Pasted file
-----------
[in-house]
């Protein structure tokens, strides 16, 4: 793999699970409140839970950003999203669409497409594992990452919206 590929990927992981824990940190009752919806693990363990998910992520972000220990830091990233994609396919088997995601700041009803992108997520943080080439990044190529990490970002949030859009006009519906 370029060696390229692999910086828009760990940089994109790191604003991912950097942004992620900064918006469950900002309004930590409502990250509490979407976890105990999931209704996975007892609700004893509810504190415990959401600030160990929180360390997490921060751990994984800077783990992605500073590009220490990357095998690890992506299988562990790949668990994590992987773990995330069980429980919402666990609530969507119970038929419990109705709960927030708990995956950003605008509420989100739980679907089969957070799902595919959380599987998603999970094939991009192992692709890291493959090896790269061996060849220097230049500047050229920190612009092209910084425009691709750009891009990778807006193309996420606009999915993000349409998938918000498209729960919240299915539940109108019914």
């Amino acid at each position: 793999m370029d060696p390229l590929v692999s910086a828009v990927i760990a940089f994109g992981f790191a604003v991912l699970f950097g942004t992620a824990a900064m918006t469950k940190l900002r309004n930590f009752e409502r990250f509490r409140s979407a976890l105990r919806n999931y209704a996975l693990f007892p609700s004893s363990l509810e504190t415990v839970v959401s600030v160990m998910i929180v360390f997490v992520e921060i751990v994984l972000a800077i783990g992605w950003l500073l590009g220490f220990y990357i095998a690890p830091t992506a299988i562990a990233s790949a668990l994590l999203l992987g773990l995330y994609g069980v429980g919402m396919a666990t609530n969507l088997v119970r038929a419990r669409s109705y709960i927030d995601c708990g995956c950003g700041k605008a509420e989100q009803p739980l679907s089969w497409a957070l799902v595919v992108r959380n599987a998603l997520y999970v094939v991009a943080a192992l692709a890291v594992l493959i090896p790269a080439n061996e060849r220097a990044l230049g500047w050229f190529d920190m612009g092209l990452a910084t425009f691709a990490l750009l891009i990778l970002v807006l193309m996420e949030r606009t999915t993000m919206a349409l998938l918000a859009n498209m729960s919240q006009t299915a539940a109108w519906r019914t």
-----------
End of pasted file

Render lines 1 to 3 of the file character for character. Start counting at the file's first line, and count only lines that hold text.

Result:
[in-house]
């Protein structure tokens, strides 16, 4: 793999699970409140839970950003999203669409497409594992990452919206 590929990927992981824990940190009752919806693990363990998910992520972000220990830091990233994609396919088997995601700041009803992108997520943080080439990044190529990490970002949030859009006009519906 370029060696390229692999910086828009760990940089994109790191604003991912950097942004992620900064918006469950900002309004930590409502990250509490979407976890105990999931209704996975007892609700004893509810504190415990959401600030160990929180360390997490921060751990994984800077783990992605500073590009220490990357095998690890992506299988562990790949668990994590992987773990995330069980429980919402666990609530969507119970038929419990109705709960927030708990995956950003605008509420989100739980679907089969957070799902595919959380599987998603999970094939991009192992692709890291493959090896790269061996060849220097230049500047050229920190612009092209910084425009691709750009891009990778807006193309996420606009999915993000349409998938918000498209729960919240299915539940109108019914």
């Amino acid at each position: 793999m370029d060696p390229l590929v692999s910086a828009v990927i760990a940089f994109g992981f790191a604003v991912l699970f950097g942004t992620a824990a900064m918006t469950k940190l900002r309004n930590f009752e409502r990250f509490r409140s979407a976890l105990r919806n999931y209704a996975l693990f007892p609700s004893s363990l509810e504190t415990v839970v959401s600030v160990m998910i929180v360390f997490v992520e921060i751990v994984l972000a800077i783990g992605w950003l500073l590009g220490f220990y990357i095998a690890p830091t992506a299988i562990a990233s790949a668990l994590l999203l992987g773990l995330y994609g069980v429980g919402m396919a666990t609530n969507l088997v119970r038929a419990r669409s109705y709960i927030d995601c708990g995956c950003g700041k605008a509420e989100q009803p739980l679907s089969w497409a957070l799902v595919v992108r959380n599987a998603l997520y999970v094939v991009a943080a192992l692709a890291v594992l493959i090896p790269a080439n061996e060849r220097a990044l230049g500047w050229f190529d920190m612009g092209l990452a910084t425009f691709a990490l750009l891009i990778l970002v807006l193309m996420e949030r606009t999915t993000m919206a349409l998938l918000a859009n498209m729960s919240q006009t299915a539940a109108w519906r019914t």